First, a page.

The 194 member states of the World Health Organization have been thrashing out a pandemic treaty since Monday aimed at ensuring the flawed response that turned COVID-19 into a global crisis could never happen again.
On the final day of negotiations, they "agreed to develop the first draft of a legally binding agreement designed to protect the world from future pandemics", the WHO said in a statement Wednesday.
"This 'zero draft' of the pandemic accord, rooted in the WHO Constitution, will be discussed" on February 27, 2023, it said.
The announcement comes a few days before the third anniversary of COVID-19 emerging in China, before it spread around the world causing the worst pandemic in a century.
The virus has killed 6.6 million people, cost countries trillions of dollars, and laid bare the inequities in access to healthcare and medicine around the world.
The impact of the pandemic "on human lives, economies and societies at large must never be forgotten", said Precious Matsoso of South Africa, a member of a WHO negotiating body that will be working on the draft.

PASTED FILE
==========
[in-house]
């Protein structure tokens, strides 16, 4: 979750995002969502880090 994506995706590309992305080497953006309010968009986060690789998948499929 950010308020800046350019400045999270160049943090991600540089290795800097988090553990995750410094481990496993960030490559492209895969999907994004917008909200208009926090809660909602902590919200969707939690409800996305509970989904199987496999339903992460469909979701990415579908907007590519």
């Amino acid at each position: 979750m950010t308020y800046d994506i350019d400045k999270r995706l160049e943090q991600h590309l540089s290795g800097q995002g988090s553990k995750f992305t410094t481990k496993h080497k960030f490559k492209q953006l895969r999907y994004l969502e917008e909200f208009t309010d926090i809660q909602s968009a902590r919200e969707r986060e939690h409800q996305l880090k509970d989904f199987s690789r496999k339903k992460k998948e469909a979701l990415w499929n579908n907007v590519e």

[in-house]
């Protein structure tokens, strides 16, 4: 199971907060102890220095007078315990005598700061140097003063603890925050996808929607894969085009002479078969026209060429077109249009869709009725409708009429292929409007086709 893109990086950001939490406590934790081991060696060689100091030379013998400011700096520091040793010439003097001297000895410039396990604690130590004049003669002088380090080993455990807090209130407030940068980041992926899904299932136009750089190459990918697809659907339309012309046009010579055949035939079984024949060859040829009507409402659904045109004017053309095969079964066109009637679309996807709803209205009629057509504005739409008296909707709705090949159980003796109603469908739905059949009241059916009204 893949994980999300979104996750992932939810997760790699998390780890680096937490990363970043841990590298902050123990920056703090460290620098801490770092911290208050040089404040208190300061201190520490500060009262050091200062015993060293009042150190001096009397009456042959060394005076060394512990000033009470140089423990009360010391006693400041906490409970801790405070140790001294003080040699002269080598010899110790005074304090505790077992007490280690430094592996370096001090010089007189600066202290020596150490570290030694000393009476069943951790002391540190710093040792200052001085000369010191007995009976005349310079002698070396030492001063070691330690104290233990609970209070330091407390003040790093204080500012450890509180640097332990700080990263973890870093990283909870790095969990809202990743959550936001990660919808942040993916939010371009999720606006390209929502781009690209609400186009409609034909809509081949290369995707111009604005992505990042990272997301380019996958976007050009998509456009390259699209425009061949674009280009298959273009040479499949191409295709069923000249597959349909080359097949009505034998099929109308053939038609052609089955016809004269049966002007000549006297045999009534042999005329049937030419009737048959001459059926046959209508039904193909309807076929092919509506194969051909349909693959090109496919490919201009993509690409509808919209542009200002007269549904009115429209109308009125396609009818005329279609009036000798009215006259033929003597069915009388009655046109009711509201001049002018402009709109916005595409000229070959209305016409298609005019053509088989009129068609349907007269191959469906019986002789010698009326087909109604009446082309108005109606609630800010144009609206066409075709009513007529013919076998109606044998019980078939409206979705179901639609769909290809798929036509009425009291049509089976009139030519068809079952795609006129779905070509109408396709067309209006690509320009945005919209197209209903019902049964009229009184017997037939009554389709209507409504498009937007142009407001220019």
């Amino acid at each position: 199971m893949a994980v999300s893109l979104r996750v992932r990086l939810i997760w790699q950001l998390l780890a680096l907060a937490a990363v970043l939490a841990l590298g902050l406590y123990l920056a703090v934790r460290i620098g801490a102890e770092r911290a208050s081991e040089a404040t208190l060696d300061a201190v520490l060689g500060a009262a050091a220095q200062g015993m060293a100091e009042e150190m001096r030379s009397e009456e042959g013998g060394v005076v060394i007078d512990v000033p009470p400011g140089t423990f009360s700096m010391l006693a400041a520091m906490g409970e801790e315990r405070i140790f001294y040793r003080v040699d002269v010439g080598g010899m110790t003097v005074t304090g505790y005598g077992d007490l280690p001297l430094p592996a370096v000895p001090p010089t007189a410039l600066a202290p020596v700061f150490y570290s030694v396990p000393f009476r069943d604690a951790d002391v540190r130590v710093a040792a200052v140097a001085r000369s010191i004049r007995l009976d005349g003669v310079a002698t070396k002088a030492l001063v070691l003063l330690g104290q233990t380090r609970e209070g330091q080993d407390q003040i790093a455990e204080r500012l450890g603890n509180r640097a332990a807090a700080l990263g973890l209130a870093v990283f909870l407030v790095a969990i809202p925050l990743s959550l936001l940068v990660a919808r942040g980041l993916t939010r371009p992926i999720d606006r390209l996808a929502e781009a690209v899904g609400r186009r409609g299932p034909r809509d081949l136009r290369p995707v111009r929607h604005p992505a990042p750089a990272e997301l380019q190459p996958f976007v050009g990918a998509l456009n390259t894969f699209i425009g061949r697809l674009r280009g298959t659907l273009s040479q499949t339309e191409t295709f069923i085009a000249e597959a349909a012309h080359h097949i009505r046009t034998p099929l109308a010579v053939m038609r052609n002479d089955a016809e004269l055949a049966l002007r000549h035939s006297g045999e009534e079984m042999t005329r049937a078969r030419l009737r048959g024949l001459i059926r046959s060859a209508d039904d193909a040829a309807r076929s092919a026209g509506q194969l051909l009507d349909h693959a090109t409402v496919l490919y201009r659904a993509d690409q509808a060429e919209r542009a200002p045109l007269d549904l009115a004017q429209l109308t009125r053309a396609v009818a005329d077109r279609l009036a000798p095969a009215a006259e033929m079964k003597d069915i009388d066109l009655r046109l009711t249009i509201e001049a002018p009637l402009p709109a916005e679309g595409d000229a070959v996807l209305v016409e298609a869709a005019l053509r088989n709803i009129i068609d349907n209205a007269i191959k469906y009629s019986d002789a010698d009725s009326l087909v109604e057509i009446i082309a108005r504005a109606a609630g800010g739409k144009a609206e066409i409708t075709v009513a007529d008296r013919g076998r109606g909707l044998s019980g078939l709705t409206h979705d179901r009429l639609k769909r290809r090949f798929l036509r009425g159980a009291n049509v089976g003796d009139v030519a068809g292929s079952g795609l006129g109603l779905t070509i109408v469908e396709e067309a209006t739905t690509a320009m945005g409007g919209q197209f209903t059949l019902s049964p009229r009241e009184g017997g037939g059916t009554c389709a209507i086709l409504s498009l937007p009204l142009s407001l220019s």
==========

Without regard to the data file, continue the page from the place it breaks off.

"The best chance we have, today, as a global community, to prevent a repeat of the past is to come together... and develop a global accord that safeguards societies from future pandemic threats."
This conceptual "zero draft" would need to strengthen the preparedness of countries while taking into account issues of equity, she added.
The challenge will ultimately be finding a balance between something bold and with teeth, and something all countries can agree to.
Pamela Hamamoto, the lead US negotiator, said earlier in the week that "there's a lot that needs to change" before the US signs onto the draft.
She said Washington wanted to see transparency fixed into the accord—such as a promise for swift and comprehensive data-sharing between countries.
The process to reach an agreement was launched at the end of 2021, with plans to adopt a legally binding text by spring of 2024.